1
1
Introduction to
Computers, the
Internet and
World Wide Web
 2008 Pearson Education, Inc. All rights reserved.
2
1.1
Introduction
1.8
Machine Languages, Assembly Languages and HighLevel Languages
1.9
History of C and C++
1.10
1.11
C++ Standard Library
History of Java
1.12
Fortran, COBOL, Pascal and Ada
1.13
Basic, Visual Basic, Visual C++, C# and .NET
1.14
Key Software Trend: Object Technology
1.15
Typical C++ Development Environment
1.19
Game Programming with the Ogre Libraries
1.20
Future of C++: Open Source Boost Libraries, TR1 and
C++0x
 2008 Pearson Education, Inc. All rights reserved.
3
1.1 Introduction
• Hardware
– Various devices comprising computer
• Keyboard, screen, mouse, disks, memory, CD-ROM, processing
units, etc.
• Software
– Instructions to command computer to perform
actions and make decisions
• Standardized version of C++
– United States
• American National Standards Institute (ANSI)
– Worldwide
• International Organization for Standardization (ISO)
• Structured programming
• Object-oriented programming
4
1.8 Machine Languages, Assembly Languages
and High-Level Languages
• Three types of computer languages
– Machine language
• Only language computer directly understands
– “Natural language” of computer
– Defined by hardware design
• Generally consist of strings of numbers
– Ultimately 0s and 1s
• Instruct computers to perform elementary operations
• Cumbersome for humans
• Example
– +1300042774
+1400593419
+1200274027
5
1.8 Machine Languages, Assembly Languages
and High-Level Languages (Cont.)
• Three types of computer languages (Cont.)
– Assembly language
• English-like abbreviations representing elementary
computer operations
• Clearer to humans
• Incomprehensible to computers
– Convert to machine language by translator programs
(assemblers)
• Example
– load basepay
add
overpay
store grosspay
6
1.8 Machine Languages, Assembly Languages
and High-Level Languages (Cont.)
• Three types of computer languages (Cont.)
– High-level languages
• Similar to everyday English
– Uses common mathematical notations
• Single statements accomplish substantial tasks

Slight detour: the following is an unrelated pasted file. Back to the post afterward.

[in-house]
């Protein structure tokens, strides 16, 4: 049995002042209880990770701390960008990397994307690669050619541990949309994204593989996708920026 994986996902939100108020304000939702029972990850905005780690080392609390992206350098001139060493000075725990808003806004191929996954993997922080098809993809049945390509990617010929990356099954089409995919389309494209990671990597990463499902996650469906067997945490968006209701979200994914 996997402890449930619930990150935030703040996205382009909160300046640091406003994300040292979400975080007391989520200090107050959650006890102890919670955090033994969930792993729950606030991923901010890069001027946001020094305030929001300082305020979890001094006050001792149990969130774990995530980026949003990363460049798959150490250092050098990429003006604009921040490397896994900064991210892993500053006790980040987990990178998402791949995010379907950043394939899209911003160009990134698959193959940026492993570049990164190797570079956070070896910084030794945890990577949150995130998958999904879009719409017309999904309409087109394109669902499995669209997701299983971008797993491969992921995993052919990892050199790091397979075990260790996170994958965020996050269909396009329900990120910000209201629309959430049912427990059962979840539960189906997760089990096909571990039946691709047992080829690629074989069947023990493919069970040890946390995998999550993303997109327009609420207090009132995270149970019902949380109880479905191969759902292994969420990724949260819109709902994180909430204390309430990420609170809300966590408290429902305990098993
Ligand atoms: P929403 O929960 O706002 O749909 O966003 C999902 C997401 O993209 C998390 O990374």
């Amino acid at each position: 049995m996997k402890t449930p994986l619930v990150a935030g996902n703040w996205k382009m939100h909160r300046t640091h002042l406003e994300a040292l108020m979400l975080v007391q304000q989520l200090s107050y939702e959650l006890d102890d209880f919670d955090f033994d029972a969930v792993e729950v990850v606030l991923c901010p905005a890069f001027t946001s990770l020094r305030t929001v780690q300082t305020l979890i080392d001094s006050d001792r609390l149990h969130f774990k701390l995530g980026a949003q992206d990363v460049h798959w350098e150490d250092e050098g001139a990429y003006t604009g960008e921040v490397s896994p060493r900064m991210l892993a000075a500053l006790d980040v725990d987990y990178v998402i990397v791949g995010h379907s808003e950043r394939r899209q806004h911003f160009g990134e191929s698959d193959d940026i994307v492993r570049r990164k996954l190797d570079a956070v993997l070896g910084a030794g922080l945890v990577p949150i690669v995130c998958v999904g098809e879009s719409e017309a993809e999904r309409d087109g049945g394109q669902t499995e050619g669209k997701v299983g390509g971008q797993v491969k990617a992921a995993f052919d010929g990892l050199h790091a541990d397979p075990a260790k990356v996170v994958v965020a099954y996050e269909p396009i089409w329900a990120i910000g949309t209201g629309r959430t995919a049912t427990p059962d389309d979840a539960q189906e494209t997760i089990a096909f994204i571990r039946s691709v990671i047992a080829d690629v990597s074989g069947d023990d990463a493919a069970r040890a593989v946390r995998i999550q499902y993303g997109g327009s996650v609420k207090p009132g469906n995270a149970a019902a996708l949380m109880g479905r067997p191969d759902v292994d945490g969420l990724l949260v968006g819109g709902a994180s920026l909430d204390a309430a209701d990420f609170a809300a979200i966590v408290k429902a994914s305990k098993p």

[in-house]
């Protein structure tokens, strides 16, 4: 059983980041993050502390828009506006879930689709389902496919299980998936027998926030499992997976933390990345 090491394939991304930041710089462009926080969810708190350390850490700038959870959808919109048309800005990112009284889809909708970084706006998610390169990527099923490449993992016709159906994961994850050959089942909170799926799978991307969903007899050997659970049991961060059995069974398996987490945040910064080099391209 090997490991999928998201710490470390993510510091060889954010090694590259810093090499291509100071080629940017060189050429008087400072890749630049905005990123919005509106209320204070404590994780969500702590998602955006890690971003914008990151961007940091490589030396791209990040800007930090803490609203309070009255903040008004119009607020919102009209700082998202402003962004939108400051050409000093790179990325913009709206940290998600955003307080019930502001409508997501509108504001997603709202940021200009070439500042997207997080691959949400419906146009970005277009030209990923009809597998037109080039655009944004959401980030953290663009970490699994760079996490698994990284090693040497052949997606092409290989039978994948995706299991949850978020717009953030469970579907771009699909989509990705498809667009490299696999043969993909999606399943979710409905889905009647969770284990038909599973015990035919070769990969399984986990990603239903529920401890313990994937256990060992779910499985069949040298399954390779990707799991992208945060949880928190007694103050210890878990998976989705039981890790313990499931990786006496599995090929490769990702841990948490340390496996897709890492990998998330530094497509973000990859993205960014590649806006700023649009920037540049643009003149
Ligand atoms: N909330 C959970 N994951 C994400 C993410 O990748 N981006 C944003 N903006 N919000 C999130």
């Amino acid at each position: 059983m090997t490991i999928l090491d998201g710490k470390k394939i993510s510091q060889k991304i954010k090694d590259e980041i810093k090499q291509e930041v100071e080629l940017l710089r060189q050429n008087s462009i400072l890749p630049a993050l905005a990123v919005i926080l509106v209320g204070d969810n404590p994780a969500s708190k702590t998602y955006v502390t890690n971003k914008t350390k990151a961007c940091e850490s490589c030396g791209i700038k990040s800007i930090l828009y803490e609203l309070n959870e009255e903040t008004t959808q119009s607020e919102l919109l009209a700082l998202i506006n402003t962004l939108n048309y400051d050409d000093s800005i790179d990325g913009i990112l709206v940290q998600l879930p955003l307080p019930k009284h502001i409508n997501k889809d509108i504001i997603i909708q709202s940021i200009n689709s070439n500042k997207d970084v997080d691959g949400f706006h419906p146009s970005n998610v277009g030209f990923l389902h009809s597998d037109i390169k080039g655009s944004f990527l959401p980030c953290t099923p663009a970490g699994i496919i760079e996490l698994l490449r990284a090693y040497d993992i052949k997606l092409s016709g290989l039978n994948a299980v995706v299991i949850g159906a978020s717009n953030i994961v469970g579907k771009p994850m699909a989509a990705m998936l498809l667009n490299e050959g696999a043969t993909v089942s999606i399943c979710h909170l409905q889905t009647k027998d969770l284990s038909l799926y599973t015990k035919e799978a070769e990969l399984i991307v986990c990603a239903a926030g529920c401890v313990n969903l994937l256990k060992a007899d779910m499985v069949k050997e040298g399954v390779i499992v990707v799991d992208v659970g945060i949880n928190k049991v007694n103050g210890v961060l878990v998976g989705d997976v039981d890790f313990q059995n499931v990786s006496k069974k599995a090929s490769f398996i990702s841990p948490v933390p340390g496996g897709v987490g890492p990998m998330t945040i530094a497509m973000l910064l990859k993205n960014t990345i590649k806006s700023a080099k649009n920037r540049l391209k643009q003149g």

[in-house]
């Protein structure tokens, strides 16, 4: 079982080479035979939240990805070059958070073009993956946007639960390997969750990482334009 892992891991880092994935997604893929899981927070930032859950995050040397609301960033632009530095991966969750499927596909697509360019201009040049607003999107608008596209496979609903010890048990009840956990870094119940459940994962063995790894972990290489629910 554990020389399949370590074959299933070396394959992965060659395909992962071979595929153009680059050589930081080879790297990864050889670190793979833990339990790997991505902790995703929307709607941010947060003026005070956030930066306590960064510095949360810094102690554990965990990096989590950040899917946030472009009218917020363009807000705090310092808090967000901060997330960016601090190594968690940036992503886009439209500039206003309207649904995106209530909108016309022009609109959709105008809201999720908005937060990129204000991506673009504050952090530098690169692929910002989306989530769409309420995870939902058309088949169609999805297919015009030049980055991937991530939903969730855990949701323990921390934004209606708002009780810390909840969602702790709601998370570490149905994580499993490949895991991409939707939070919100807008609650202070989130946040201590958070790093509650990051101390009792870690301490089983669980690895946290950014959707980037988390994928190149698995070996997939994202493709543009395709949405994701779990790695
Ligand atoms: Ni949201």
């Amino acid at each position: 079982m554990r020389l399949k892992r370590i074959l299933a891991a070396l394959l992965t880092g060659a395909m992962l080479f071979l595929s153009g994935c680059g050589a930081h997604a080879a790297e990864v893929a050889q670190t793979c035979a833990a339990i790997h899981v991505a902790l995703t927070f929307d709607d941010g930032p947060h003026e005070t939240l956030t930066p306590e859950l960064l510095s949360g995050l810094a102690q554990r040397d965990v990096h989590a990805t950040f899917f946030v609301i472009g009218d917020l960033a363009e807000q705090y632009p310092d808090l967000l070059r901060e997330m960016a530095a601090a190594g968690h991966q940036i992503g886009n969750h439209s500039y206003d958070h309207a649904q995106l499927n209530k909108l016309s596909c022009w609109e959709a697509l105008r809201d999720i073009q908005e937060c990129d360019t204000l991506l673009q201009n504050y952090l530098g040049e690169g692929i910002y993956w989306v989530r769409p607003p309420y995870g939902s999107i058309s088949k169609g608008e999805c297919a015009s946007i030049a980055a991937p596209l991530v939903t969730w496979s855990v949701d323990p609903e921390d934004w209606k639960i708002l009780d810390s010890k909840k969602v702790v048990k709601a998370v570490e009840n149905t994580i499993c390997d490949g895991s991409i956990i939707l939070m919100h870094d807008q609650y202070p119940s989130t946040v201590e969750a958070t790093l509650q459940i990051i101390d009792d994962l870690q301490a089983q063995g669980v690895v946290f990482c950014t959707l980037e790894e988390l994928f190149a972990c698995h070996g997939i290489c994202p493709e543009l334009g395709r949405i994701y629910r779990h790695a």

• Converted to machine language by translator
programs (compilers)
• Interpreter programs
– Directly execute high-level language programs
– Execute more slowly than the compiled
program
• Example
– grossPay = basePay + overTimePay
7
1.9 History of C and C++
• History of C
– Evolved from BCPL and B
• Developed by Dennis Ritchie (Bell Laboratories)
– Development language of UNIX
– Hardware independent
• Can write portable programs
– ANSI and ISO standard for C published in 1990
• ANSI/ISO 9899: 1990
8
Portability Tip 1.1
Because C is a standardized, hardwareindependent, widely available language,
applications written in C often can be run
with little or no modification on a wide
range of computer systems.
9
1.9 History of C and C++ (Cont.)
• History of C++
– Extension of C
• Developed by Bjarne Stroustrup (Bell
Laboratories) in early 1980s
– Provides new features to “spruce up” C
– Provides capabilities for object-oriented
programming
• Objects: reusable software components
– Model items in the real world
• Object-oriented programs
– Easier to understand, correct and modify
10
1.10 C++ Standard Library
• C++ programs
– Built from pieces called classes and functions
• C++ Standard Library
– Rich collections of existing classes and functions
• Reusable in new applications
11
Performance Tip 1.1
Using C++ Standard Library functions and
classes instead of writing your own versions can
improve program performance, because they are
written carefully to perform efficiently. This
technique also shortens program development
time.
12
Portability Tip 1.2
Using C++ Standard Library functions and
classes instead of writing your own improves
program portability, because they are included
in every C++ implementation.
13
1.15 Typical C++ Development
Environment
• C++ programs normally undergo six phases
– Edit
• Programmer writes program (and stores source code on disk)
– Preprocess
• Perform certain manipulations before compilation
– Compile
• Compiler translates C++ programs into machine languages
– Link
• Link object code with missing functions and data
– Load
• Transfer executable image to memory
– Execute
• Execute the program one instruction at a time
14
Fig. 1.1 | Typical C++ environment.
15
1.15 Typical C++ Development
Environment (Cont.)
• Input/output
– cin
• Standard input stream
• Normally inputs from keyboard
– cout
• Standard output stream
• Normally outputs to computer screen
– cerr
• Standard error stream
• Displays error messages
16
1.19 Game Programming with the Ogre
Libraries
• Ogre (Object-Oriented Graphics Rendering
Engine)
– An open-source project maintained by the Ogre team at
www.ogre3d.org
– Provides an object-oriented interface for 3D graphics
programming, and runs on the Windows, Linux and Mac
platforms
• One of the leading graphics engines
– Used in many commercial products including video games
• OgreAL
– A wrapper around the OpenAL audio library
– For integrating sound functionality into Ogre code
17
1.20 Future of C++: Open Source Boost
Libraries
• Bjarne Stroustrup’s vision for the future of C++
– Make C++ easier to learn
– Improve library building capabilities
– Increase compatibility with the C programming language
• Boost C++ Libraries
– Free, open source libraries created by members of the C++
community
– Provide C++ programmers with useful, well-designed
libraries that work well with the existing C++ Standard
Library
– Can be used on a wide variety of platforms with many
different compilers
Descargar

Document